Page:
Second, a unique opportunity for better understanding qualitative analysis as a set of mediations and embodied practices has been missed. This is really unfortunate, since such an understanding is priceless for our ability to defend, explain and teach qualitative research. In texts on qualitative research, there usually is abundance of descriptions of various paradimgs, approaches and theoretical frameworks; or of data collection procedures, fieldwork practices or research ethics. But when it comes to practices by means of which a new quality of reading (which we call sociological understanding) emerges, descriptions often become somewhat vague and poor.3 Analysis and interpretation of qualitative data are often seen as performances of “pure reason” to such an extent that it is very difficult to provide a clear and practice-oriented account of it. There seem to be no intermediaries here, just a lucid mind of the researcher contemplating the data. And it is the mind that is responsible for deduction, induction, generalization, conceptualization, comparison – as basically mental operations

Such accounts do tell important things about qualitative analysis. But they are of a limited help. It is especially true when one has to explain to an outsider or to a student in what terms qualitative analysis consists in anything more than a careful reading of data, spiced by providential insights and observations (if there ever are any). As a consequence, it is claimed that qualitative research is in fact an art, hardly graspable and transferable (Denzin, 1994, p. 512 and others). It is emphasised, in response to inquiring questions about “how it is done”, that there is no single qualitative method and that analysis of data can hardly be separated from other research-related activities (which can subsequently be described at length). Qualitative research is presented as a complex and context-dependent activity that resists a cooking book style of instructions.

Similar responses are surely not wrong. Not per se. But they avoid the main point. Even worse: by avoiding the point they make it even more urgent – how qualitative analysis actually generates a new knowledge, in a distinctive and recognizable way? Conventionally, as we have seen, people are told that it is not by pressing a button in the interface of a computer programme. This would not help, it is believed, because everything important happens in our minds, in a way that is difficult to explain. My paper takes a different road though. I will try to talk about material practices and inter-actions, rather than of mental operations of an individual. The ambition here cannot be to explain the logic of (grounded theory) qualitative analysis better and deeper than, e.g., Anselm Strauss in his marvellous Qualitative Analysis for Social Scientists (1987). Rather, I would only like to take Strauss more seriously in the moment when he notes that research work consists of “sets of tasks, both physical and conceptual” (STRAUSS 1987, p.1; italics added by ZK). And because the conceptual usually seems to be overrepresented in qualitative methodology writings, including the Strauss’ book, I will focus here on the physical.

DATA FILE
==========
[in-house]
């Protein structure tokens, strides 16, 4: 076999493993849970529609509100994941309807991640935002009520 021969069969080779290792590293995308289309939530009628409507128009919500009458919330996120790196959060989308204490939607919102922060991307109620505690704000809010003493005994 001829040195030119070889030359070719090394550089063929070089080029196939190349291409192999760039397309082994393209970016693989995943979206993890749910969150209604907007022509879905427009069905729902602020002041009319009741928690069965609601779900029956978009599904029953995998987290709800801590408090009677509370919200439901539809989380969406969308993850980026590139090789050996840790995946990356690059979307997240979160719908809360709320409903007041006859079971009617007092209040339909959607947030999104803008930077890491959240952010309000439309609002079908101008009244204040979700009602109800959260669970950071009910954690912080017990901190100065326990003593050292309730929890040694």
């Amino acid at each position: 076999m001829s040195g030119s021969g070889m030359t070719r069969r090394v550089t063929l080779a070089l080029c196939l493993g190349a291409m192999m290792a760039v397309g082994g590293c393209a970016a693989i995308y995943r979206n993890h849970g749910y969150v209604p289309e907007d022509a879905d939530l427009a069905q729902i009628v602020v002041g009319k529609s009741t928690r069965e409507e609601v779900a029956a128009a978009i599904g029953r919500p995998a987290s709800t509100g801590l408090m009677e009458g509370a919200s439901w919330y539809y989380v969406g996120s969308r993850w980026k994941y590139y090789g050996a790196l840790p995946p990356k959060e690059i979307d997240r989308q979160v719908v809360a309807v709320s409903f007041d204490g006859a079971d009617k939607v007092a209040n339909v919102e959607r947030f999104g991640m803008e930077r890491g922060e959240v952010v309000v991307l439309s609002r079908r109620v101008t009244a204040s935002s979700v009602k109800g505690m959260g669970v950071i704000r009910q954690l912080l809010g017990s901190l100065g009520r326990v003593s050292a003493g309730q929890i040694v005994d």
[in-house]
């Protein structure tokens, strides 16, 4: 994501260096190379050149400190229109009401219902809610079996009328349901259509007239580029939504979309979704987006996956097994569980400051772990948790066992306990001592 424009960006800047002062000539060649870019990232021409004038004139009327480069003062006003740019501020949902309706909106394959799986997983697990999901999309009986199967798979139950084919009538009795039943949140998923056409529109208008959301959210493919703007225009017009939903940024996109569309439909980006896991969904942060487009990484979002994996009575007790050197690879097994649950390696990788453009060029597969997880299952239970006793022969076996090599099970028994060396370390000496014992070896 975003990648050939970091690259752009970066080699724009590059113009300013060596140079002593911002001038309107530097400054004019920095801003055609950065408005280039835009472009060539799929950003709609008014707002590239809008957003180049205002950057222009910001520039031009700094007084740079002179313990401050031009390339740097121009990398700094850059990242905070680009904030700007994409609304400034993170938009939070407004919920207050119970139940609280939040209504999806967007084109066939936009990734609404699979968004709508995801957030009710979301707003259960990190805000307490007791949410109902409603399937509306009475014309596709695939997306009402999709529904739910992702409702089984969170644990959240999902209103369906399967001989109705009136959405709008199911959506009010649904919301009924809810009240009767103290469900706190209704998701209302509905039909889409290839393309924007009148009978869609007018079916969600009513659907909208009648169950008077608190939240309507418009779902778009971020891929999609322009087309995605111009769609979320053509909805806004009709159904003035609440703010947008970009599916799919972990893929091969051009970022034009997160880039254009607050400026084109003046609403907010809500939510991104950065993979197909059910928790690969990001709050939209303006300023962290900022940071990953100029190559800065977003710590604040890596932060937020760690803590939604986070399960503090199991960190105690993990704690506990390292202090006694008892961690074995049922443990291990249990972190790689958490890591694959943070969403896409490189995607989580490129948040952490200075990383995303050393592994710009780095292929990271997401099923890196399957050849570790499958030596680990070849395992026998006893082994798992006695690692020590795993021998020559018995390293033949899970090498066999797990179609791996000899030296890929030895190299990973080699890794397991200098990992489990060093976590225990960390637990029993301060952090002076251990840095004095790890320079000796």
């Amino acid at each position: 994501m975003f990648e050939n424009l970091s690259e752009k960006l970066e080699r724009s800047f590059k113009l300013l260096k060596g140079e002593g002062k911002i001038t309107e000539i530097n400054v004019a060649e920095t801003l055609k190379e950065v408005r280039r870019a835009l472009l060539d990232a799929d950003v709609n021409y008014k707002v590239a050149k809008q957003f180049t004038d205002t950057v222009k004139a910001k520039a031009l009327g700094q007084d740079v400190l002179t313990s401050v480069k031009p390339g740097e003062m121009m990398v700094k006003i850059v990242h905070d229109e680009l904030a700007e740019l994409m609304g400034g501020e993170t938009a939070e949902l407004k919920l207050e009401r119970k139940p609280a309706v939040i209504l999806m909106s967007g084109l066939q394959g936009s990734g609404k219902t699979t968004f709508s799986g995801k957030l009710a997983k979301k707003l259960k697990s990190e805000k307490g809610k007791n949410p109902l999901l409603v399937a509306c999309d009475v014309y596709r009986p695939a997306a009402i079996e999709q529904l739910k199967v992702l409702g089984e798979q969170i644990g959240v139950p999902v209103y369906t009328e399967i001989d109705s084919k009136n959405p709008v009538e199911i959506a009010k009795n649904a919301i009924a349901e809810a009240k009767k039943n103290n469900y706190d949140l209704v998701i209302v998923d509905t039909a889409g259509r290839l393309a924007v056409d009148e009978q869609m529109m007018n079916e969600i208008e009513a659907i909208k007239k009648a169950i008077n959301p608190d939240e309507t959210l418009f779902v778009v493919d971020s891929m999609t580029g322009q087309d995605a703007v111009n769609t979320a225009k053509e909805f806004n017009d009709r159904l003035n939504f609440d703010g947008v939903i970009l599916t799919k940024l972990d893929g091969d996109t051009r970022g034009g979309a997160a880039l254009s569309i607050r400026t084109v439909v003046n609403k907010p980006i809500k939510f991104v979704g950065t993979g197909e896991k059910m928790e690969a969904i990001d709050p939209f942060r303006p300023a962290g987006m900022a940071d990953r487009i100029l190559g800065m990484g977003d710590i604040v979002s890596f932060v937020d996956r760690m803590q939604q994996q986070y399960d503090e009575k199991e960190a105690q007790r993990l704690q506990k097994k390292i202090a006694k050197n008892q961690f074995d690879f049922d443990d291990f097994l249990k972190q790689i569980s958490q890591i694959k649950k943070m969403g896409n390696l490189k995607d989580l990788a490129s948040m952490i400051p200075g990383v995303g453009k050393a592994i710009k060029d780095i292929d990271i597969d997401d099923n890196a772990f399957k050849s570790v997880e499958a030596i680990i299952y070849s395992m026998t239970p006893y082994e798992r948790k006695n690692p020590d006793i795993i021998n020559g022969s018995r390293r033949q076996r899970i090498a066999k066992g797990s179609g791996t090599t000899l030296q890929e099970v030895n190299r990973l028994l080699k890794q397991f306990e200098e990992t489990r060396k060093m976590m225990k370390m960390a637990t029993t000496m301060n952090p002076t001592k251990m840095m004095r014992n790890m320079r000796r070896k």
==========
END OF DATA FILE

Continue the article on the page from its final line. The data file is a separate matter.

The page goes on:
“Thinking” will be bracketed out – not because is is unimportant, of course; but because its presence cannot account for differences between ordinary knowledge practices (e.g., of research subjects) and qualitative analysis worth of the name (on the side of the researcher). Of course, we analysts do think. No question about that. But so do all the others, including our research subjects. Therefore it does not make much sense to ground the superiority of sociological knowledge almost exclusively in our mental qualities and in the very act of … thinking. Rather we should focus, as science and technology studies do, on practical manipulations with visible, hearable and palpable pieces of reality that have the power of making the final sentence stronger and more durable than any other competing statement (Latour 1987, one for all).

In the next section I am going to briefly explain this particular inspiration taken from science and technology studies. Then I will discuss the place of grounded theory methodology (GTM) and Atlas.ti in my overall argument. Also, I will clarify in what sense it is possible to keep the focus on material practices in the virtual environment of a computer programme. The main part folows: an attempt to describe the analytical work with Atlas.ti in terms of creation and operation of a “textual laboratory”. The most ordinary analytic procedures such as data segmenting and coding, linking or memoing will be presented as practical manipulations with objects visible on the screen. Precisely these manipulations endow the knowledge arising from qualitative analysis with qualities that make it distinct from ordinary members’ knowledge. Furthermore, they enable us to speak of qualitative analysis in an instructable, practical way. The conclusion will discuss some broader theoretical consequences of such reframing of our thinking about qualitative analysis.